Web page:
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Bayer, intent on its cell therapy ambitions, plots $200M plant at overhauled Berkeley campus: report

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Bayer’s cell and gene therapy ambitions have quickly taken flight as the German conglomerate locks up new partners and pumps cash into promising up-and-comers. Now, the company is looking to beef up its cell offerings at the Berkeley campus where it has separately blueprinted a $1.2 billion, 30-year expansion.

Bayer has drawn up plans for a $200 million cell therapy plant in Berkeley, where a separate cell culture facility and cell and gene therapy labs are due to come online later this year, Bioprocess International reports.

Called the Cell Therapy Launch Facility, the new plant is the latest in a series of cell and gene therapy moves by Bayer, as the company rapidly carves out a foothold in the bustling field. In the past few months alone, it bought out adeno-associated virus (AAV) specialist Asklepios BioPharmaceutical, launched a cell and gene therapy platform and plugged millions of investment dollars into gene therapy players Metagenomi and Senti Biosciences. 

As for the latest facility, the 98,000-square-foot plant and first production module should be ready to go by mid-2023, a Bayer spokesperson told the news outlet.

To start, the factory will turn out clinical materials for Bayer’s cell therapy pipeline, though both the launch facility and the cell culture plant, dubbed the Cell Culture Technology Center (CCTC), will eventually chip in on “global commercial launches of multiple products,” the spokesperson said. 

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A second production module is already planned for the site, which could eventually produce up to four cell therapy products at the same time, Jens Vogel, SVP and global head of biotech at Bayer, said in a recent interview with San Francisco Business Times.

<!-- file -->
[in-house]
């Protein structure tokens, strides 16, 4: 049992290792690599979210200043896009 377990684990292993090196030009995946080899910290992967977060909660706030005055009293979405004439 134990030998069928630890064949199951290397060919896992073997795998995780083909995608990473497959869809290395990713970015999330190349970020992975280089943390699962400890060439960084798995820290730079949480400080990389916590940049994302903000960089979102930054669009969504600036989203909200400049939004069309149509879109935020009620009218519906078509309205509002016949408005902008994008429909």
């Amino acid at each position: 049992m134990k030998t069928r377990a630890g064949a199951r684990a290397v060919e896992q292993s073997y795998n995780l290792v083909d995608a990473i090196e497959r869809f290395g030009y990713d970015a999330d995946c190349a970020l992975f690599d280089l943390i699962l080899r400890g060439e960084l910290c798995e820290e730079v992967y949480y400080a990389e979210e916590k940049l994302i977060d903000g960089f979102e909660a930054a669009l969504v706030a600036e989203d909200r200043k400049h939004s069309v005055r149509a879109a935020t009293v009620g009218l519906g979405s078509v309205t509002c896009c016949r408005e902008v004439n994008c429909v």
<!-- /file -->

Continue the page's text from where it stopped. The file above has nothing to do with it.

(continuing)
Bayer counts a number of early-stage cell and gene hopefuls among its pipeline, including gene therapies for congestive heart failure, Parkinson’s and Pompe disease, as well as a CAR-T cell therapy candidate for high mesothelin-expressing tumors. 

Bayer didn’t say when construction on the launch facility would begin, and the company didn’t immediately respond to Fierce Pharma’s request for comment. The 40,000-square-foot, $150 million technology center is expected to be up and running in late 2021.

The launch facility is separate from Bayer’s bigger expansion plans in Berkeley, the company told Bioprocess International. In July, Bayer proposed a site development plan that would add about 1 million square feet of new work space and double its workforce in Berkeley by some 1,000 employees. 

The CCTC, expected to open later this year, will “combine automation, digital capabilities and single-use bioprocessing technologies to streamline production” on Bayer’s cardiology and oncology pipeline, Judy Chou, former global head of Bayer Biotech, said in a May 2019 statement.

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Bayer has been a tenant in Berkeley, where it cranks out hemophilia A treatments, since the 1970s. The site received a $100 million facelift in 2017 but was also victim of job cuts in 2018 as the company reorganized manufacturing of its hemophilia factor VIII replacement therapies Kogenate, Kovaltry and Jivi.

Meanwhile, Bayer has taken a page out of the M&A playbook as it looks to solidify its place in the cell and gene field. In October, the company agreed to pay $2 billion upfront and potentially $2 billion more in milestones to snap up adeno-associated virus (AAV) gene therapy specialist Asklepios BioPharmaceutical.

Asklepios, also known as AskBio, boasts a pipeline of preclinical and clinical candidates for neuromuscular, central nervous system, cardiovascular and metabolic diseases, and came on board with gene therapy manufacturing capabilities, which the company now uses in a CDMO capacity. 

On the cell therapy front, Bayer in December teamed up with Atara Biotherapeutics to work on an off-the-shelf T-cell immunotherapy for tough-to-treat lung cancers. That same month, the company launched a cell and gene platform to assist its swelling Rolodex of partners across the product life cycle. And amid all that, Bayer co-led a $65 million funding round for gene editing player Metagenomi and a $105 million series B for next-gen gene therapy startup Senti Biosciences.

A little more than a year before that, Bayer laid out $240 million to nab the remaining stake in its cell therapy joint venture, BlueRock Therapeutics.

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